A: In order to cement further the religious-legal authority of the answers to the said three fundamental questions, King Abdullah II convened in July 2005 an international Islamic conference of 200 of the world’s leading Muslim scholars (‘ulama) from 50 countries.

Q: What were the points highlighted in the said conference?

A: Three (3) points were highlighted in the said conference, namely: (1) Whosoever is an adherent to one of the four Sunni schools (madhahib) of Muslim jurisprudence (Hanafi, Maliki, Shafi‘i, and Hanbali), the two Shi‘ah schools of Muslim jurisprudence (Ja‘fari and Zaydi), the Ibadi school of Muslim jurisprudence and the Thahiri school of Muslim jurisprudence, is a Muslim. (2) There exists more in common between the various schools of Muslim jurisprudence than there is difference between them. (3) Acknowledgement of the schools of Muslim jurisprudence (madhahib) within Islam means adhering to a fundamental methodology in the issuance of fatwas.

Q: In short, what is the significance of the ‘Amman Message’ in intra-faith dialogue or the relationship among Muslims?

A: The said document is reportedly the largest contemporary ijma (consensus) in the Muslim world. From July 2005 to July 2006, it had already earned 552 endorsements from 84 countries including those of the late King Abdullah al-Saud and 14 other personalities from Saudi Arabia, Al-Azhar University Rector (mufti) Sheikh Tantawi of Egypt, Sheikh Qaradawi of Qatar, Ayatullah Sistani of Iraq, and Imam Khamene’i of the Islamic Republic of Iran. As of June 1, 2015, there are 68,975 online endorsements since March 1, 2007.

Q: What are other efforts along this line of the ‘Amman Message’?

A: In contemporary time, there have been many intra-faith efforts by Muslim scholars, some of which are the correspondences (al-muraja‘at) between Sheikh Salim Bisri of Al-Azhar University, Egypt, and Sayyid Sharafuddin Musawi of Lebanon; the exchanges between Sheikh Mahmud Shaltut of Al-Azhar University, Egypt, and Sayyid Husayn Burujerdi of Iran; the opening of Dar al-Taqrib bayn al-Madhahib fi’l-Islam (Forum for Proximity of the Schools of Thought in Islam) in Egypt; re-opening of Dar al-Taqrib bayn al-Madhahib fi’l-Islam in Tehran; the declaration of 12th to 17th of the Islamic lunar month of Rabi‘ al-Awwal as International Islamic Unity Week; and the annual International Islamic Unity Conference every month of Rabi‘ al-Awwal, among others.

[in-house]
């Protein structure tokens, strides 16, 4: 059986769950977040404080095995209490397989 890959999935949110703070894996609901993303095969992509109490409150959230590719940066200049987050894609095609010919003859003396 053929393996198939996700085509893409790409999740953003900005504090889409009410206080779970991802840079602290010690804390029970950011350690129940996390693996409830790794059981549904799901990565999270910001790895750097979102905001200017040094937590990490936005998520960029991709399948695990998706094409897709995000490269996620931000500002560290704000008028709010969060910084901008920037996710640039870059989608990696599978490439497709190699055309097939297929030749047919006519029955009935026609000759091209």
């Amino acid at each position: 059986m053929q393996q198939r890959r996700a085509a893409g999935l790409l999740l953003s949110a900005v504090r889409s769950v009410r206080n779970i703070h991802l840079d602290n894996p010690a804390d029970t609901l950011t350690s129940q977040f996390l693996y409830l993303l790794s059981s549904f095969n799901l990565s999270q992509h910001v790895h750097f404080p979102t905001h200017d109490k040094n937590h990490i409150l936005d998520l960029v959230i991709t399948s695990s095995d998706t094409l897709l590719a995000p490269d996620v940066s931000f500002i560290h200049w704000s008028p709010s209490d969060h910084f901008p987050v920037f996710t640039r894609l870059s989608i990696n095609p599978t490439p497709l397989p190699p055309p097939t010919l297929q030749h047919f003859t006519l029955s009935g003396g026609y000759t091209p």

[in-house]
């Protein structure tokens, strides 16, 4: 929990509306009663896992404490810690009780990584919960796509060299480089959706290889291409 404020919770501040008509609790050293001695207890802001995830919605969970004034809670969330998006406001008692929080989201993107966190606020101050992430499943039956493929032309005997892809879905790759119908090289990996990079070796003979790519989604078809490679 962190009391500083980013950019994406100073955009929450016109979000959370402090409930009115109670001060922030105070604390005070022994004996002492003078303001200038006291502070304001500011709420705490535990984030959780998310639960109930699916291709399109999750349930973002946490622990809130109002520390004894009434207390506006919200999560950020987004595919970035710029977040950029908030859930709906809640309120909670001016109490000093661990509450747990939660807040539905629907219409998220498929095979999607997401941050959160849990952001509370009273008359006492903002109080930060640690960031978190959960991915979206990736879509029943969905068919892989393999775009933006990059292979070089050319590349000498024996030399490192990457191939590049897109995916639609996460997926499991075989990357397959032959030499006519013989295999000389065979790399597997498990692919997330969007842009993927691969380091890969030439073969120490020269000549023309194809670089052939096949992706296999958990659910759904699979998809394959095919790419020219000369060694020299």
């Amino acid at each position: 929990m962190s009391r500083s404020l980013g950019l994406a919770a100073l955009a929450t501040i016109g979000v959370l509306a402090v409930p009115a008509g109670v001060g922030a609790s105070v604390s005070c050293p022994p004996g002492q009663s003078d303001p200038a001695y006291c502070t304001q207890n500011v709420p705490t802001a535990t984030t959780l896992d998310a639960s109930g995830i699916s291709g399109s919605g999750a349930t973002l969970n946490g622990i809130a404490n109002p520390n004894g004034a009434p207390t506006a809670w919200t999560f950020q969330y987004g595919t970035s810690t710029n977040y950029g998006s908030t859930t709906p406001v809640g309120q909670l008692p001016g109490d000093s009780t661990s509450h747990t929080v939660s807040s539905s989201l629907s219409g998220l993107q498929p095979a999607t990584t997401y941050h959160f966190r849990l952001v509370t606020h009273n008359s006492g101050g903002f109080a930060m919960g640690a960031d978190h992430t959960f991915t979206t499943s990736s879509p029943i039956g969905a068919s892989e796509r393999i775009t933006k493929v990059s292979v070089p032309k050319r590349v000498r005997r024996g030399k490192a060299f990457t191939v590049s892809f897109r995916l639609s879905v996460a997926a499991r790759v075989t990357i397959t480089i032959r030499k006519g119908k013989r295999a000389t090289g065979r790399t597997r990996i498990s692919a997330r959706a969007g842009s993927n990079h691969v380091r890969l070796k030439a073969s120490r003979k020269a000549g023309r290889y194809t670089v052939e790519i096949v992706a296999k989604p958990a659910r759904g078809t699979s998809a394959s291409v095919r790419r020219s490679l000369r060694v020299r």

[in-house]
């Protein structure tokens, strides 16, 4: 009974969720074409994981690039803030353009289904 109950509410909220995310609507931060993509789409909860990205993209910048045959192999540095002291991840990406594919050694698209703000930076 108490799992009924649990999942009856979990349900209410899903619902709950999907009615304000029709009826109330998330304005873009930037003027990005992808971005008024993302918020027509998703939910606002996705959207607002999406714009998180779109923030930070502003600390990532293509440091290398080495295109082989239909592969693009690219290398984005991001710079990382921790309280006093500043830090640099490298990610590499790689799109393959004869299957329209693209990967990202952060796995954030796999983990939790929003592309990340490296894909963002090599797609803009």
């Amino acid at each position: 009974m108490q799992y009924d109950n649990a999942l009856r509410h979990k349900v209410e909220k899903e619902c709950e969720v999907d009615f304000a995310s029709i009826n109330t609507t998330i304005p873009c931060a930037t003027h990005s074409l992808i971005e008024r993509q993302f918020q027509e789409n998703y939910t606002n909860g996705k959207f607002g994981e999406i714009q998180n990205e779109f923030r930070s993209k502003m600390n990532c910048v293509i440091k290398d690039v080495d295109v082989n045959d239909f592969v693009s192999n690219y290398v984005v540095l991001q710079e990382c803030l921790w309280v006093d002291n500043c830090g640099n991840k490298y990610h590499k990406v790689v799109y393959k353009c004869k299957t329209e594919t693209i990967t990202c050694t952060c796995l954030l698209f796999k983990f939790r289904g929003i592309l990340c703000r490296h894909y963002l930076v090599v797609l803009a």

Q: In short, what is the significance of ‘Amman Message’ in interfaith dialogue or the relationship of Muslims with followers of other religions?

A: A relevant point highlighted in ‘Amman Message’ is that acknowledgement of the schools of Muslim jurisprudence (madhahib) within Islam means adhering to a fundamental methodology in the issuance of fatwas. In other words, only a high-ranking Muslim scholar worth his title has the authority to issue religious edict, which oftentimes targets the lives of both Muslims and non-Muslims. As such, not any Abu Bakr, ‘Umar, ‘Uthman or ‘Ali is religiously qualified to do so.

Amman Message’ website further elaborates, thus: “The safeguarding of the legal methodologies of Islam (the madhahib) necessarily means inherently preserving traditional Islam’s internal ‘checks and balances’. It thus assures balanced Islamic solutions for essential issues like human rights; women’s rights; freedom of religion; legitimate jihad; good citizenship of Muslims in non-Muslim countries, and just and democratic government. It also exposes the illegitimate opinions of radical fundamentalists and terrorists from the point of view of true Islam.”

Q: Given this intra-faith and interfaith significance of the ‘Amman Message,’ how can one endorse the document?

A: It is very easy. The endorsement can be done online. Just visit ‘Amman Message’ website at http://www.ammanmessage.com.

Q: How long will online endorsement take?

A: It will only take one to three minutes to fill up the following information: full name; email (required); country (required); date of birth (required); title; position; organization; whether Muslim or not; whether Muslim scholar (‘alim) or not; and gender.

Q: May a non-Muslim endorse the ‘Amman Message’?

A: The fact that one of the pieces of information asked in the online endorsement box is whether the endorser is a Muslim or not logically follows that a non-Muslim may endorse the ‘Amman Message’ considering its practical importance and benefits to Muslims and non-Muslims alike.

Q: How can one invite a friend to join the online endorsement?

A: The website provides a Tell a Friend Script (http://ammanmessage.com/tellafriend/index.php) which will only take a minute to fill up.

Q: How many and who are the prominent Muslim entities from the Philippines that have already endorsed the ‘Amman Message’?

A: Based on the information provided in the ‘Amman Message’ website (http://ammanmessage.com/index.php?option=com_content&task=view&id=17&Itemid=31) as of June 1, 2015, there is no prominent Muslim entity yet from the Philippines that has endorsed the ‘Amman Message’.